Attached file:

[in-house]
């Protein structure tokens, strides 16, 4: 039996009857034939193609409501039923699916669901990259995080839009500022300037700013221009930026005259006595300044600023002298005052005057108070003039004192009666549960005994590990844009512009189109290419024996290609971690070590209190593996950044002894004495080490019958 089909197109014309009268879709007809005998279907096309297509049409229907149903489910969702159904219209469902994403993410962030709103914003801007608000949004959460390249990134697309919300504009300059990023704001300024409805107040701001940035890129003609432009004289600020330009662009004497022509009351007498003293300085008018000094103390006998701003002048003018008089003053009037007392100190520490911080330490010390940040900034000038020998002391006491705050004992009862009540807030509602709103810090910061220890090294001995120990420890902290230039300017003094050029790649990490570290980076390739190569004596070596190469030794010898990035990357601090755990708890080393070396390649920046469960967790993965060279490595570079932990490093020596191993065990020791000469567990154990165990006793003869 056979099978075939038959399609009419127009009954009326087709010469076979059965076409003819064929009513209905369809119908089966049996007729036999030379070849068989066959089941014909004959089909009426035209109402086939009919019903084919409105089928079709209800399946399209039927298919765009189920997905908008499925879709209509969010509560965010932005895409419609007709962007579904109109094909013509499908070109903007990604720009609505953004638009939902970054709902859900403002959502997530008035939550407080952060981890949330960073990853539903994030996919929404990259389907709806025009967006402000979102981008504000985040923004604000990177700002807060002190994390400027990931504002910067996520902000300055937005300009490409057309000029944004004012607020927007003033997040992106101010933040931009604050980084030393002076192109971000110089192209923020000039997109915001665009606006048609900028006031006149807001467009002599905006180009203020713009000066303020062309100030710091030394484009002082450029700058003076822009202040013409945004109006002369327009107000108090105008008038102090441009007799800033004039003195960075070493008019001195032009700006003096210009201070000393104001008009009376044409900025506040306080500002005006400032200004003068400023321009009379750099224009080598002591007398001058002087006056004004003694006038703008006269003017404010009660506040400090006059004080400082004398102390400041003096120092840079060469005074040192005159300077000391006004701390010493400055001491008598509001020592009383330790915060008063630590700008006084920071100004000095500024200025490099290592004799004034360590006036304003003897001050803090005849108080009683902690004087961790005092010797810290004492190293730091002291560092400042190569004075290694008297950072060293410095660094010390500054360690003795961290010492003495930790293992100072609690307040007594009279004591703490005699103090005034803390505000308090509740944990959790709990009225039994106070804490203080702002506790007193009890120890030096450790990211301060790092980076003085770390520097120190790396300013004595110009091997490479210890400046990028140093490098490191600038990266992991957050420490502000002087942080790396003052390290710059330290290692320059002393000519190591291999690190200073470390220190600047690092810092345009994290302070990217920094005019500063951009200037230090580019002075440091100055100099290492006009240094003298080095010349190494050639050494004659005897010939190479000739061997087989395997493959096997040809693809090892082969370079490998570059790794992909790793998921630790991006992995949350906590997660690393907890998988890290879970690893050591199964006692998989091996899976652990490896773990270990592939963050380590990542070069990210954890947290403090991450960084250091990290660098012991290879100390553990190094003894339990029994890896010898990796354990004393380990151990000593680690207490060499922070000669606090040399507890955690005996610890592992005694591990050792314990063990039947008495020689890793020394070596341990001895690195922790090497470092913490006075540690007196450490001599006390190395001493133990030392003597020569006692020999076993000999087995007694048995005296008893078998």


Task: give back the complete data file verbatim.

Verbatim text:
[in-house]
């Protein structure tokens, strides 16, 4: 039996009857034939193609409501039923699916669901990259995080839009500022300037700013221009930026005259006595300044600023002298005052005057108070003039004192009666549960005994590990844009512009189109290419024996290609971690070590209190593996950044002894004495080490019958 089909197109014309009268879709007809005998279907096309297509049409229907149903489910969702159904219209469902994403993410962030709103914003801007608000949004959460390249990134697309919300504009300059990023704001300024409805107040701001940035890129003609432009004289600020330009662009004497022509009351007498003293300085008018000094103390006998701003002048003018008089003053009037007392100190520490911080330490010390940040900034000038020998002391006491705050004992009862009540807030509602709103810090910061220890090294001995120990420890902290230039300017003094050029790649990490570290980076390739190569004596070596190469030794010898990035990357601090755990708890080393070396390649920046469960967790993965060279490595570079932990490093020596191993065990020791000469567990154990165990006793003869 056979099978075939038959399609009419127009009954009326087709010469076979059965076409003819064929009513209905369809119908089966049996007729036999030379070849068989066959089941014909004959089909009426035209109402086939009919019903084919409105089928079709209800399946399209039927298919765009189920997905908008499925879709209509969010509560965010932005895409419609007709962007579904109109094909013509499908070109903007990604720009609505953004638009939902970054709902859900403002959502997530008035939550407080952060981890949330960073990853539903994030996919929404990259389907709806025009967006402000979102981008504000985040923004604000990177700002807060002190994390400027990931504002910067996520902000300055937005300009490409057309000029944004004012607020927007003033997040992106101010933040931009604050980084030393002076192109971000110089192209923020000039997109915001665009606006048609900028006031006149807001467009002599905006180009203020713009000066303020062309100030710091030394484009002082450029700058003076822009202040013409945004109006002369327009107000108090105008008038102090441009007799800033004039003195960075070493008019001195032009700006003096210009201070000393104001008009009376044409900025506040306080500002005006400032200004003068400023321009009379750099224009080598002591007398001058002087006056004004003694006038703008006269003017404010009660506040400090006059004080400082004398102390400041003096120092840079060469005074040192005159300077000391006004701390010493400055001491008598509001020592009383330790915060008063630590700008006084920071100004000095500024200025490099290592004799004034360590006036304003003897001050803090005849108080009683902690004087961790005092010797810290004492190293730091002291560092400042190569004075290694008297950072060293410095660094010390500054360690003795961290010492003495930790293992100072609690307040007594009279004591703490005699103090005034803390505000308090509740944990959790709990009225039994106070804490203080702002506790007193009890120890030096450790990211301060790092980076003085770390520097120190790396300013004595110009091997490479210890400046990028140093490098490191600038990266992991957050420490502000002087942080790396003052390290710059330290290692320059002393000519190591291999690190200073470390220190600047690092810092345009994290302070990217920094005019500063951009200037230090580019002075440091100055100099290492006009240094003298080095010349190494050639050494004659005897010939190479000739061997087989395997493959096997040809693809090892082969370079490998570059790794992909790793998921630790991006992995949350906590997660690393907890998988890290879970690893050591199964006692998989091996899976652990490896773990270990592939963050380590990542070069990210954890947290403090991450960084250091990290660098012991290879100390553990190094003894339990029994890896010898990796354990004393380990151990000593680690207490060499922070000669606090040399507890955690005996610890592992005694591990050792314990063990039947008495020689890793020394070596341990001895690195922790090497470092913490006075540690007196450490001599006390190395001493133990030392003597020569006692020999076993000999087995007694048995005296008893078998």